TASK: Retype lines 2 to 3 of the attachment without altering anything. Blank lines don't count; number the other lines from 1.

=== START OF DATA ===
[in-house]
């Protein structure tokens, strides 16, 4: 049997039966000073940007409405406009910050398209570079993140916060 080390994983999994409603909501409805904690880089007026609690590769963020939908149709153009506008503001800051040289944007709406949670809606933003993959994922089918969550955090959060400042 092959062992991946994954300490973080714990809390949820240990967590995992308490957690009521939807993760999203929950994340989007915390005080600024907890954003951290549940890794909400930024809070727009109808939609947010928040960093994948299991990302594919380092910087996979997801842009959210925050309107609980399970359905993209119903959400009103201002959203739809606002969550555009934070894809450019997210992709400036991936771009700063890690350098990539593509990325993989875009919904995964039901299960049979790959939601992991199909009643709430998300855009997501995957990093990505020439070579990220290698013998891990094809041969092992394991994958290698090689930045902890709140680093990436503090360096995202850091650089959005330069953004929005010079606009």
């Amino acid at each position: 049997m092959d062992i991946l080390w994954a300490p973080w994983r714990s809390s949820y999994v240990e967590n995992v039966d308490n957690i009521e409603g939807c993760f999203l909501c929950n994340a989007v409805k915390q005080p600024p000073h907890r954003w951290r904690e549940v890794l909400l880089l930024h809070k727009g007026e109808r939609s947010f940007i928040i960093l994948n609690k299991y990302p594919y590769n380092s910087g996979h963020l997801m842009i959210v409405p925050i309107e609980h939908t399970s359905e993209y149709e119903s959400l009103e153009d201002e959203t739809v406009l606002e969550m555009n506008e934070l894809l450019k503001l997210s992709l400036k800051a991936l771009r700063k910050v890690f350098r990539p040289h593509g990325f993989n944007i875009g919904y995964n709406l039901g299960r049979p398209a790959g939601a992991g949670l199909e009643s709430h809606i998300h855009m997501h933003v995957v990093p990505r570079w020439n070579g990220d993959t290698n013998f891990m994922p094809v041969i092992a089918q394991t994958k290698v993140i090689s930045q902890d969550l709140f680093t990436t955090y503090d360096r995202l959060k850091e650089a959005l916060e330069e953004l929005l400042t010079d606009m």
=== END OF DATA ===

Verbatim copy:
């Protein structure tokens, strides 16, 4: 049997039966000073940007409405406009910050398209570079993140916060 080390994983999994409603909501409805904690880089007026609690590769963020939908149709153009506008503001800051040289944007709406949670809606933003993959994922089918969550955090959060400042 092959062992991946994954300490973080714990809390949820240990967590995992308490957690009521939807993760999203929950994340989007915390005080600024907890954003951290549940890794909400930024809070727009109808939609947010928040960093994948299991990302594919380092910087996979997801842009959210925050309107609980399970359905993209119903959400009103201002959203739809606002969550555009934070894809450019997210992709400036991936771009700063890690350098990539593509990325993989875009919904995964039901299960049979790959939601992991199909009643709430998300855009997501995957990093990505020439070579990220290698013998891990094809041969092992394991994958290698090689930045902890709140680093990436503090360096995202850091650089959005330069953004929005010079606009």
């Amino acid at each position: 049997m092959d062992i991946l080390w994954a300490p973080w994983r714990s809390s949820y999994v240990e967590n995992v039966d308490n957690i009521e409603g939807c993760f999203l909501c929950n994340a989007v409805k915390q005080p600024p000073h907890r954003w951290r904690e549940v890794l909400l880089l930024h809070k727009g007026e109808r939609s947010f940007i928040i960093l994948n609690k299991y990302p594919y590769n380092s910087g996979h963020l997801m842009i959210v409405p925050i309107e609980h939908t399970s359905e993209y149709e119903s959400l009103e153009d201002e959203t739809v406009l606002e969550m555009n506008e934070l894809l450019k503001l997210s992709l400036k800051a991936l771009r700063k910050v890690f350098r990539p040289h593509g990325f993989n944007i875009g919904y995964n709406l039901g299960r049979p398209a790959g939601a992991g949670l199909e009643s709430h809606i998300h855009m997501h933003v995957v990093p990505r570079w020439n070579g990220d993959t290698n013998f891990m994922p094809v041969i092992a089918q394991t994958k290698v993140i090689s930045q902890d969550l709140f680093t990436t955090y503090d360096r995202l959060k850091e650089a959005l916060e330069e953004l929005l400042t010079d606009m």